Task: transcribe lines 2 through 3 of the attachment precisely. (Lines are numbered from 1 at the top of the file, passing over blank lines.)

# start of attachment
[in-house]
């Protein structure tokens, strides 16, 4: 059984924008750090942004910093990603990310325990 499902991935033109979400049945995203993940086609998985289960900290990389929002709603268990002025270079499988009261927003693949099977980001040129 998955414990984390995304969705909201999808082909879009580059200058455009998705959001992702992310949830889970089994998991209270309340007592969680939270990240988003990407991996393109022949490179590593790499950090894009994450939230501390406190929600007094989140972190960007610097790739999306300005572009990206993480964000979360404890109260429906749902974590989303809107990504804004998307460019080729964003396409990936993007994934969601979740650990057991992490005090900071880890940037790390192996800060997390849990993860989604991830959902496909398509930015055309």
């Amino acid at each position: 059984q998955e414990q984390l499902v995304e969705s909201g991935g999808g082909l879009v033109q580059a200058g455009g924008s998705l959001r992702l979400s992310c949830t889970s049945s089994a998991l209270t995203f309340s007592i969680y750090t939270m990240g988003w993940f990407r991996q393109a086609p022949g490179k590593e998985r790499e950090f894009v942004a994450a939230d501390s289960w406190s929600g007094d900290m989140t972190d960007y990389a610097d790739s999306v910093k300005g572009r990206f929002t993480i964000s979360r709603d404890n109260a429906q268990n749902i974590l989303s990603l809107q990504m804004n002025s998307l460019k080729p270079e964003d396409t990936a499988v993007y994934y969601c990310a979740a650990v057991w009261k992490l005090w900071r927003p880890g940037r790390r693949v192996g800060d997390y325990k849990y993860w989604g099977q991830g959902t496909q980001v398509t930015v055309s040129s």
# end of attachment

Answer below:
């Protein structure tokens, strides 16, 4: 059984924008750090942004910093990603990310325990 499902991935033109979400049945995203993940086609998985289960900290990389929002709603268990002025270079499988009261927003693949099977980001040129 998955414990984390995304969705909201999808082909879009580059200058455009998705959001992702992310949830889970089994998991209270309340007592969680939270990240988003990407991996393109022949490179590593790499950090894009994450939230501390406190929600007094989140972190960007610097790739999306300005572009990206993480964000979360404890109260429906749902974590989303809107990504804004998307460019080729964003396409990936993007994934969601979740650990057991992490005090900071880890940037790390192996800060997390849990993860989604991830959902496909398509930015055309």
């Amino acid at each position: 059984q998955e414990q984390l499902v995304e969705s909201g991935g999808g082909l879009v033109q580059a200058g455009g924008s998705l959001r992702l979400s992310c949830t889970s049945s089994a998991l209270t995203f309340s007592i969680y750090t939270m990240g988003w993940f990407r991996q393109a086609p022949g490179k590593e998985r790499e950090f894009v942004a994450a939230d501390s289960w406190s929600g007094d900290m989140t972190d960007y990389a610097d790739s999306v910093k300005g572009r990206f929002t993480i964000s979360r709603d404890n109260a429906q268990n749902i974590l989303s990603l809107q990504m804004n002025s998307l460019k080729p270079e964003d396409t990936a499988v993007y994934y969601c990310a979740a650990v057991w009261k992490l005090w900071r927003p880890g940037r790390r693949v192996g800060d997390y325990k849990y993860w989604g099977q991830g959902t496909q980001v398509t930015v055309s040129s």